Graduate studies at Western
Ethics, Place and Environment 13 (1):11 – 14 (2010)
|Abstract||Chrisoula Andreou's “No Avail Thesis” states that many environmentally-harmful conveniences and luxuries do not significantly contribute to human happiness, making the costs they incur largely a waste. The first half of this short paper affirms the ethical importance of this thesis, with special reference to global climate change. Growing evidence suggests that implementing efficiency measures will not be sufficient to allow humanity to avoid catastrophic climate change and that such measures will have to be supplemented by reductions in consumption itself. Convincing people that they can reduce consumption without harming their wellbeing could open up the political space needed to successfully mitigate climate change. The second half of the paper explores the implications of Andreou's “shallow” route to accepting the “No Avails Thesis,” grounded in empirical research that suggests people's sense of material wellbeing is largely set through interpersonal comparisons. Psychological evidence for this shallowness does seem to provide reasons for a wider range of ethical theorists to consider the “No Avails Thesis,” beyond its usual advocates among ethical perfectionists. However, from a practical perspective, this human shallowness stands as an impediment to effective political action on climate change. So philosophers concerned to convince a wider public of the “No Avails Thesis” may find themselves advocating perfectionist methods designed to help individuals question conventional ideals of material wellbeing. One way or another, effective action to avert catastrophic climate change probably depends on cultivating more adult views of the proper role of consumption in a good human life|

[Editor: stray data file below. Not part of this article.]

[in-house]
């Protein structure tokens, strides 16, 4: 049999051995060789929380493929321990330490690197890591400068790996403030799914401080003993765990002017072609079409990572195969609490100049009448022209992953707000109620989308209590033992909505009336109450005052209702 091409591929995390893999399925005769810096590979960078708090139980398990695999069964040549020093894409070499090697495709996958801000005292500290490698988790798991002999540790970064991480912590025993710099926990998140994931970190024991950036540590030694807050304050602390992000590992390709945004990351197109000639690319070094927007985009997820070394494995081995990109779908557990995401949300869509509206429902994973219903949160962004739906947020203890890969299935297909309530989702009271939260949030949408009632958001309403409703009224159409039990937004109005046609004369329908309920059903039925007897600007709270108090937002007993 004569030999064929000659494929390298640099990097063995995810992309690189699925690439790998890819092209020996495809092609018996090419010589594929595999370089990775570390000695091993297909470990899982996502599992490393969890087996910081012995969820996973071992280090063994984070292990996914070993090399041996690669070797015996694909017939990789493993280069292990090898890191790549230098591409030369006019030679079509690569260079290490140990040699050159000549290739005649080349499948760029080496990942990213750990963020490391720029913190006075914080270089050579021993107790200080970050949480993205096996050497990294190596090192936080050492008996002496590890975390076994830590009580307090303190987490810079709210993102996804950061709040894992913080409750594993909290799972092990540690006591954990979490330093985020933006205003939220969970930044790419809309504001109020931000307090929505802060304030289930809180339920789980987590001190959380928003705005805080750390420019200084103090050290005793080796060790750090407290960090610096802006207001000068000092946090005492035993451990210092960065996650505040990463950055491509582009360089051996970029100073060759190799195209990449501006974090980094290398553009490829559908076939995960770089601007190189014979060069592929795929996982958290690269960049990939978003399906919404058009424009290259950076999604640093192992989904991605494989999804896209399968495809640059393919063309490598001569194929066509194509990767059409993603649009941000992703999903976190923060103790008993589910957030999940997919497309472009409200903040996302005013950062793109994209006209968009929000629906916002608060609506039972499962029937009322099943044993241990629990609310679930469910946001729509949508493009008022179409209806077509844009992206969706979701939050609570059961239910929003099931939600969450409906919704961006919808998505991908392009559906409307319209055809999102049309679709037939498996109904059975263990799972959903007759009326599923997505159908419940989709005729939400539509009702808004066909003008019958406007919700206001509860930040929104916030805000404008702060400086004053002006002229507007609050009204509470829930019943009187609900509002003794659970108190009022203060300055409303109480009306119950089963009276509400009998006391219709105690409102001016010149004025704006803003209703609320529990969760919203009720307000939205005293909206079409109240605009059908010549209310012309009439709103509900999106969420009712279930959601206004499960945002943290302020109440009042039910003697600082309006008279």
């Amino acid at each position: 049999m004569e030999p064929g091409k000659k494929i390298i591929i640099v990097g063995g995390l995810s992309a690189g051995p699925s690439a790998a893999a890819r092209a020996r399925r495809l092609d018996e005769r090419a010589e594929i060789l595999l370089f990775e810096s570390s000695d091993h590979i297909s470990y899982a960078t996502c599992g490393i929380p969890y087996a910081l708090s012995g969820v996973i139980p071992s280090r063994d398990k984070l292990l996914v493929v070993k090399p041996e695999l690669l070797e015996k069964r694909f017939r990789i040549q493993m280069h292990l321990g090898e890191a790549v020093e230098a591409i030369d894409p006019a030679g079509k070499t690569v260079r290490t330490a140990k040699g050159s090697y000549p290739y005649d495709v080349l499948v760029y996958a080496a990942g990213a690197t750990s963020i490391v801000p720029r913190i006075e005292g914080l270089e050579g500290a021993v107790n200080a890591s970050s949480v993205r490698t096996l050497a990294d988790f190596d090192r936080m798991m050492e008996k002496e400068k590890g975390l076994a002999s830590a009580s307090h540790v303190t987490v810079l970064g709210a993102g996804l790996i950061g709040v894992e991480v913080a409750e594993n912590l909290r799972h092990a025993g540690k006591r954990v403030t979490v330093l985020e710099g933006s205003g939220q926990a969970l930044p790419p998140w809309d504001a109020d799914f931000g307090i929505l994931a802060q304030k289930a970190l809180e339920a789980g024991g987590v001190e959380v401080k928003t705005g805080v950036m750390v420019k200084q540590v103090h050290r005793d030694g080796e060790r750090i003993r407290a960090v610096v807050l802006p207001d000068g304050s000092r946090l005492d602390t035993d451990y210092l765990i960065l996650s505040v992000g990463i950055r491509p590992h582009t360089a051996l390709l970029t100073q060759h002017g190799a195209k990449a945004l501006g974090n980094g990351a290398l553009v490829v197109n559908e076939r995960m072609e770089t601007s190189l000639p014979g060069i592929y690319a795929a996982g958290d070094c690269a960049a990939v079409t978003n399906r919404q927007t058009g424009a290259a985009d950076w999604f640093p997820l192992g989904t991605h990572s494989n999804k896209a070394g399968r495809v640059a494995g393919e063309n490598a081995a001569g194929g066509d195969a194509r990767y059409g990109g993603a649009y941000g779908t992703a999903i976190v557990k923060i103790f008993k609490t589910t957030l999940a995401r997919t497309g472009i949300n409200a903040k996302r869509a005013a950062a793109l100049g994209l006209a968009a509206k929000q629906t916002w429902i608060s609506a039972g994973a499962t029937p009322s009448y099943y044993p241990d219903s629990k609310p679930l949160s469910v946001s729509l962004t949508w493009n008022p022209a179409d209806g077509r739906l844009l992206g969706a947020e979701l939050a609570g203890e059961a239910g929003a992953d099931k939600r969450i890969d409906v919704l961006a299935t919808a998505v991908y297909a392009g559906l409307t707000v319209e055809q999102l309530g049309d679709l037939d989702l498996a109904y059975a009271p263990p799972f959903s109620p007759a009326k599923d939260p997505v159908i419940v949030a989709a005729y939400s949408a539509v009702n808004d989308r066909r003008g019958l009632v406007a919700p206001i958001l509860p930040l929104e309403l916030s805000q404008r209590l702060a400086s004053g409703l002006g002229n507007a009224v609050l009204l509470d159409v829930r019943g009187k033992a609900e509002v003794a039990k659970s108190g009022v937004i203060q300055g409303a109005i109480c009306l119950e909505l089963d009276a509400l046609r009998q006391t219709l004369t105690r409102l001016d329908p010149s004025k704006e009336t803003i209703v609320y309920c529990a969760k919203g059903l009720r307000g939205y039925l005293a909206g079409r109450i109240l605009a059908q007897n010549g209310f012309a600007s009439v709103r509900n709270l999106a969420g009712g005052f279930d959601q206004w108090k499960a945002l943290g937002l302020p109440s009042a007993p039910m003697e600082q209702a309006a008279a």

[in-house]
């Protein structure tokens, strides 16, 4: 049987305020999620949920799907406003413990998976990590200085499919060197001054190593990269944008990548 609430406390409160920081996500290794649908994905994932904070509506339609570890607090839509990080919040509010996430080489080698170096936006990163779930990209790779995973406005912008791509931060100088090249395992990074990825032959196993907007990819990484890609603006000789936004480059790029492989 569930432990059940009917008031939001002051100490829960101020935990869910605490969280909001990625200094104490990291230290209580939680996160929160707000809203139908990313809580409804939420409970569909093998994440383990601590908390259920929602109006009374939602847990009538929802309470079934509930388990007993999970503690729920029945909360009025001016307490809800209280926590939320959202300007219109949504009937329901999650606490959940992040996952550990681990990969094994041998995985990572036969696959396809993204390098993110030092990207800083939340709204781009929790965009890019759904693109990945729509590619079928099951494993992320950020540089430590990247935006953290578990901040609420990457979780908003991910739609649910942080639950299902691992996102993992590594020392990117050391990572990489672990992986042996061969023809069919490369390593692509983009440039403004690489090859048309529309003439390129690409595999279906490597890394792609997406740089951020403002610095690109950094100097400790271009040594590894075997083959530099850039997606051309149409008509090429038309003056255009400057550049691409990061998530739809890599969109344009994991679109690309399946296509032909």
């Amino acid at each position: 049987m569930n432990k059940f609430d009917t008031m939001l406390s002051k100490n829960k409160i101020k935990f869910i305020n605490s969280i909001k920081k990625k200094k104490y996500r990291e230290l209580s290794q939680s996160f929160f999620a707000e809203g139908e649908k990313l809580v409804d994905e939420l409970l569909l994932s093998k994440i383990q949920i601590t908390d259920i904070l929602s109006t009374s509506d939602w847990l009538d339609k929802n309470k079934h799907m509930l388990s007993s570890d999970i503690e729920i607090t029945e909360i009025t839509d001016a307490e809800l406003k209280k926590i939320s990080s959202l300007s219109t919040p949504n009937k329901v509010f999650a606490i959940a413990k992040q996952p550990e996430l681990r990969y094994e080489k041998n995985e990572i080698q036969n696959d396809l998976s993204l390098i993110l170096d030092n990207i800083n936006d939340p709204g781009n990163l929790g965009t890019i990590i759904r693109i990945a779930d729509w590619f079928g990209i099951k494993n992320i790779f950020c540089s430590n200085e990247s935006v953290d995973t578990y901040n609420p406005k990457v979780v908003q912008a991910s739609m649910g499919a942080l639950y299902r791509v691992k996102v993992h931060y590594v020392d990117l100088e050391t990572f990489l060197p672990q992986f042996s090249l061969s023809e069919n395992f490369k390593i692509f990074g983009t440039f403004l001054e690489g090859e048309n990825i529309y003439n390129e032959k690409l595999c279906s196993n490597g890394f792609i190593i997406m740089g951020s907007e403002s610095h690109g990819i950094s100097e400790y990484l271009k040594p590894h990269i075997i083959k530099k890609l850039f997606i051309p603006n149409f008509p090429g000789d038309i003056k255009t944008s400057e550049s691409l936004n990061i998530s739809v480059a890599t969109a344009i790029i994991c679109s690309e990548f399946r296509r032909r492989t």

|Keywords||No keywords specified (fix it)|
|Categories||categorize this paper)|
|Through your library||Configure|
Similar books and articles
Rosemary Lyster, Chasing Down the Climate Change Footprint of the Public and Private Sectors: Forces Converge - Part I.
Jeremy Galbreath (2011). To What Extent is Business Responding to Climate Change? Evidence From a Global Wine Producer. Journal of Business Ethics 104 (3):421-432.
Paul G. Harris (2008). Implementing Climate Equity: The Case of Europe. Journal of Global Ethics 4 (2):121 – 140.
Sarina Keller (2010). Scientization: Putting Global Climate Change on the Scientific Agenda and the Role of the IPCC. [REVIEW] Poiesis and Praxis 7 (3):197-209.
Duane Windsor (2009). Global Justice and Global Climate Change. Proceedings of the International Association for Business and Society 20:23-34.
Seth Baum, Jacob Haqq-Misra & Chris Karmosky (2012). Climate Change: Evidence of Human Causes and Arguments for Emissions Reduction. Science and Engineering Ethics 18 (2):393-410.
Chrisoula Andreou (2010). A Shallow Route to Environmentally Friendly Happiness: Why Evidence That We Are Shallow Materialists Need Not Be Bad News for the Environment(Alist). Ethics, Place and Environment 13 (1):1 – 10.
Anders Nordgren (2012). Ethical Issues in Mitigation of Climate Change: The Option of Reduced Meat Production and Consumption. [REVIEW] Journal of Agricultural and Environmental Ethics 25 (4):563-584.
Added to index2010-05-07
Total downloads7 ( #142,740 of 749,720 )
Recent downloads (6 months)0
How can I increase my downloads?